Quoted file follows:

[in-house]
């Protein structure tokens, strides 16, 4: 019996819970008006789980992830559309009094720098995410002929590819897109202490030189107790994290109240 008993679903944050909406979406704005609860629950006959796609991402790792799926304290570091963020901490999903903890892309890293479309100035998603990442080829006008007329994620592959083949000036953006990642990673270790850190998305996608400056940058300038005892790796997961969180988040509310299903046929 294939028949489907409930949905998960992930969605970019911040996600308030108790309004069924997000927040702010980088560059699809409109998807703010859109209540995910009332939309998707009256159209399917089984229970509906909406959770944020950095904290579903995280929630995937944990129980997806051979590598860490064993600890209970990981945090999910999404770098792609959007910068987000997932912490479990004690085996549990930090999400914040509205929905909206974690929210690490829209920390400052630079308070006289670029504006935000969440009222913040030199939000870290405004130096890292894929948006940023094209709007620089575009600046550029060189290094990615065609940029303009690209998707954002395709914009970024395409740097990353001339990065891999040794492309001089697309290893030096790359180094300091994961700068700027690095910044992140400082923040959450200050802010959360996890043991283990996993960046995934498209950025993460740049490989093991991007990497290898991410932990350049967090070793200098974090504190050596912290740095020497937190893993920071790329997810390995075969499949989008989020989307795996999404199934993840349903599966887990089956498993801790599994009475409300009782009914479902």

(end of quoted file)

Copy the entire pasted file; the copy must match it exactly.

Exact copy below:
[in-house]
């Protein structure tokens, strides 16, 4: 019996819970008006789980992830559309009094720098995410002929590819897109202490030189107790994290109240 008993679903944050909406979406704005609860629950006959796609991402790792799926304290570091963020901490999903903890892309890293479309100035998603990442080829006008007329994620592959083949000036953006990642990673270790850190998305996608400056940058300038005892790796997961969180988040509310299903046929 294939028949489907409930949905998960992930969605970019911040996600308030108790309004069924997000927040702010980088560059699809409109998807703010859109209540995910009332939309998707009256159209399917089984229970509906909406959770944020950095904290579903995280929630995937944990129980997806051979590598860490064993600890209970990981945090999910999404770098792609959007910068987000997932912490479990004690085996549990930090999400914040509205929905909206974690929210690490829209920390400052630079308070006289670029504006935000969440009222913040030199939000870290405004130096890292894929948006940023094209709007620089575009600046550029060189290094990615065609940029303009690209998707954002395709914009970024395409740097990353001339990065891999040794492309001089697309290893030096790359180094300091994961700068700027690095910044992140400082923040959450200050802010959360996890043991283990996993960046995934498209950025993460740049490989093991991007990497290898991410932990350049967090070793200098974090504190050596912290740095020497937190893993920071790329997810390995075969499949989008989020989307795996999404199934993840349903599966887990089956498993801790599994009475409300009782009914479902």